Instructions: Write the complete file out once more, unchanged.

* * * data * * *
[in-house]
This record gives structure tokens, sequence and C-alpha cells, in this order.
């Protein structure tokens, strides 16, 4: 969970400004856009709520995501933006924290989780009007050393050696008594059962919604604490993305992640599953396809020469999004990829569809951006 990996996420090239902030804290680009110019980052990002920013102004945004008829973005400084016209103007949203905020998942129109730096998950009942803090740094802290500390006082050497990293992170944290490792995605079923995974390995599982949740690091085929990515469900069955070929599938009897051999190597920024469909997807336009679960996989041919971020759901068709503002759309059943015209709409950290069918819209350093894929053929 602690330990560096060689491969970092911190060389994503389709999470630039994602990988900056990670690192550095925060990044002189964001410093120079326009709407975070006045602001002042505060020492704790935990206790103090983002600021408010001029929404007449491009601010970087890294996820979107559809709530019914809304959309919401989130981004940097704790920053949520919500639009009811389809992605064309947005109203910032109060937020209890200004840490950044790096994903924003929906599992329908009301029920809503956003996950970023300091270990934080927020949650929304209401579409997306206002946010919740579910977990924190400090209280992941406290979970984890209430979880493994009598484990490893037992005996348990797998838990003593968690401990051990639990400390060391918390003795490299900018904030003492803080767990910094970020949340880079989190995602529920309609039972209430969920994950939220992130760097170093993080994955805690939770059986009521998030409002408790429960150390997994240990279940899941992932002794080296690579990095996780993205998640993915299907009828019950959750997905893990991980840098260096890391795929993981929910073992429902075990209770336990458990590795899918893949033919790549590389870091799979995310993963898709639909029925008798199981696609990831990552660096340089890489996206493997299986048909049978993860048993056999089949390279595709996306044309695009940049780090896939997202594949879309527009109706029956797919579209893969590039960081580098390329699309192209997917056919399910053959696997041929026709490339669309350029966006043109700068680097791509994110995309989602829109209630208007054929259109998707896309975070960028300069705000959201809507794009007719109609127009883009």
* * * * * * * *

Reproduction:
[in-house]
This record gives structure tokens, sequence and C-alpha cells, in this order.
């Protein structure tokens, strides 16, 4: 969970400004856009709520995501933006924290989780009007050393050696008594059962919604604490993305992640599953396809020469999004990829569809951006 990996996420090239902030804290680009110019980052990002920013102004945004008829973005400084016209103007949203905020998942129109730096998950009942803090740094802290500390006082050497990293992170944290490792995605079923995974390995599982949740690091085929990515469900069955070929599938009897051999190597920024469909997807336009679960996989041919971020759901068709503002759309059943015209709409950290069918819209350093894929053929 602690330990560096060689491969970092911190060389994503389709999470630039994602990988900056990670690192550095925060990044002189964001410093120079326009709407975070006045602001002042505060020492704790935990206790103090983002600021408010001029929404007449491009601010970087890294996820979107559809709530019914809304959309919401989130981004940097704790920053949520919500639009009811389809992605064309947005109203910032109060937020209890200004840490950044790096994903924003929906599992329908009301029920809503956003996950970023300091270990934080927020949650929304209401579409997306206002946010919740579910977990924190400090209280992941406290979970984890209430979880493994009598484990490893037992005996348990797998838990003593968690401990051990639990400390060391918390003795490299900018904030003492803080767990910094970020949340880079989190995602529920309609039972209430969920994950939220992130760097170093993080994955805690939770059986009521998030409002408790429960150390997994240990279940899941992932002794080296690579990095996780993205998640993915299907009828019950959750997905893990991980840098260096890391795929993981929910073992429902075990209770336990458990590795899918893949033919790549590389870091799979995310993963898709639909029925008798199981696609990831990552660096340089890489996206493997299986048909049978993860048993056999089949390279595709996306044309695009940049780090896939997202594949879309527009109706029956797919579209893969590039960081580098390329699309192209997917056919399910053959696997041929026709490339669309350029966006043109700068680097791509994110995309989602829109209630208007054929259109998707896309975070960028300069705000959201809507794009007719109609127009883009």